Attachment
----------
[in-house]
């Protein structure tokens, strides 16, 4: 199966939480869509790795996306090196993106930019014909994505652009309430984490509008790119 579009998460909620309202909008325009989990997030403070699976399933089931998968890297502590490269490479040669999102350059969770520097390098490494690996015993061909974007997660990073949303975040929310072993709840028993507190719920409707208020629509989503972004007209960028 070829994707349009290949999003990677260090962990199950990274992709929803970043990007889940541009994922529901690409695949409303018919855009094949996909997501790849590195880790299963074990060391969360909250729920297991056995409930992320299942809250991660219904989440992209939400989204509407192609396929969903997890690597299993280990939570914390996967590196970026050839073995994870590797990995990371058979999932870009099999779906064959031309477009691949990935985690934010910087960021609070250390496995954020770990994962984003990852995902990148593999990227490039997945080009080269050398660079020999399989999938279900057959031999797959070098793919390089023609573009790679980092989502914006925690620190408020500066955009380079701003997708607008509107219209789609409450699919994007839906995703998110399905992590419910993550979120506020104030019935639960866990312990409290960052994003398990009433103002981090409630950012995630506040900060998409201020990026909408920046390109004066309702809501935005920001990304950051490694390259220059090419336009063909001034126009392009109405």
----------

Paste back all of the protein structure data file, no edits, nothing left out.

[in-house]
């Protein structure tokens, strides 16, 4: 199966939480869509790795996306090196993106930019014909994505652009309430984490509008790119 579009998460909620309202909008325009989990997030403070699976399933089931998968890297502590490269490479040669999102350059969770520097390098490494690996015993061909974007997660990073949303975040929310072993709840028993507190719920409707208020629509989503972004007209960028 070829994707349009290949999003990677260090962990199950990274992709929803970043990007889940541009994922529901690409695949409303018919855009094949996909997501790849590195880790299963074990060391969360909250729920297991056995409930992320299942809250991660219904989440992209939400989204509407192609396929969903997890690597299993280990939570914390996967590196970026050839073995994870590797990995990371058979999932870009099999779906064959031309477009691949990935985690934010910087960021609070250390496995954020770990994962984003990852995902990148593999990227490039997945080009080269050398660079020999399989999938279900057959031999797959070098793919390089023609573009790679980092989502914006925690620190408020500066955009380079701003997708607008509107219209789609409450699919994007839906995703998110399905992590419910993550979120506020104030019935639960866990312990409290960052994003398990009433103002981090409630950012995630506040900060998409201020990026909408920046390109004066309702809501935005920001990304950051490694390259220059090419336009063909001034126009392009109405």